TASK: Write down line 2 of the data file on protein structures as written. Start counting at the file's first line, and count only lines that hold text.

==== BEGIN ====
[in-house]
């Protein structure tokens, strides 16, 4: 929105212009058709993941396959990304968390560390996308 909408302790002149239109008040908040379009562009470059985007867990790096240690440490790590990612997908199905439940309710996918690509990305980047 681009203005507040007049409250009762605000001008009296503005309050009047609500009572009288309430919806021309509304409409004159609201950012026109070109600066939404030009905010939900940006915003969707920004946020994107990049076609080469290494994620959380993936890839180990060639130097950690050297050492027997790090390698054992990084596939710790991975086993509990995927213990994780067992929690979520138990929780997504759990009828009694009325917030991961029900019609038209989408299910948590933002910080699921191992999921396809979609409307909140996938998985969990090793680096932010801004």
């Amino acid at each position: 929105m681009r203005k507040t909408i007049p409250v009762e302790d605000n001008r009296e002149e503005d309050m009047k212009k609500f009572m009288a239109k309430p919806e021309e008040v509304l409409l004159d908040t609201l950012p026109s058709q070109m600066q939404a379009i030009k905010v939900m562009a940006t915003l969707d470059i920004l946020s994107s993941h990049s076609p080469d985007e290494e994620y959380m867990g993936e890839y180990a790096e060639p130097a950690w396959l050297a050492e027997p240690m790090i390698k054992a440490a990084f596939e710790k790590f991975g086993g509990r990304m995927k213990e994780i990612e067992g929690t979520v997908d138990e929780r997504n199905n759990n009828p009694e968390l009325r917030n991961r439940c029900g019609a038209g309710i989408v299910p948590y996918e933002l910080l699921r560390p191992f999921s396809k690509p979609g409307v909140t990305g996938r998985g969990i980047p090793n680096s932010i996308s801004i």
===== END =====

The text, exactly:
């Protein structure tokens, strides 16, 4: 929105212009058709993941396959990304968390560390996308 909408302790002149239109008040908040379009562009470059985007867990790096240690440490790590990612997908199905439940309710996918690509990305980047 681009203005507040007049409250009762605000001008009296503005309050009047609500009572009288309430919806021309509304409409004159609201950012026109070109600066939404030009905010939900940006915003969707920004946020994107990049076609080469290494994620959380993936890839180990060639130097950690050297050492027997790090390698054992990084596939710790991975086993509990995927213990994780067992929690979520138990929780997504759990009828009694009325917030991961029900019609038209989408299910948590933002910080699921191992999921396809979609409307909140996938998985969990090793680096932010801004």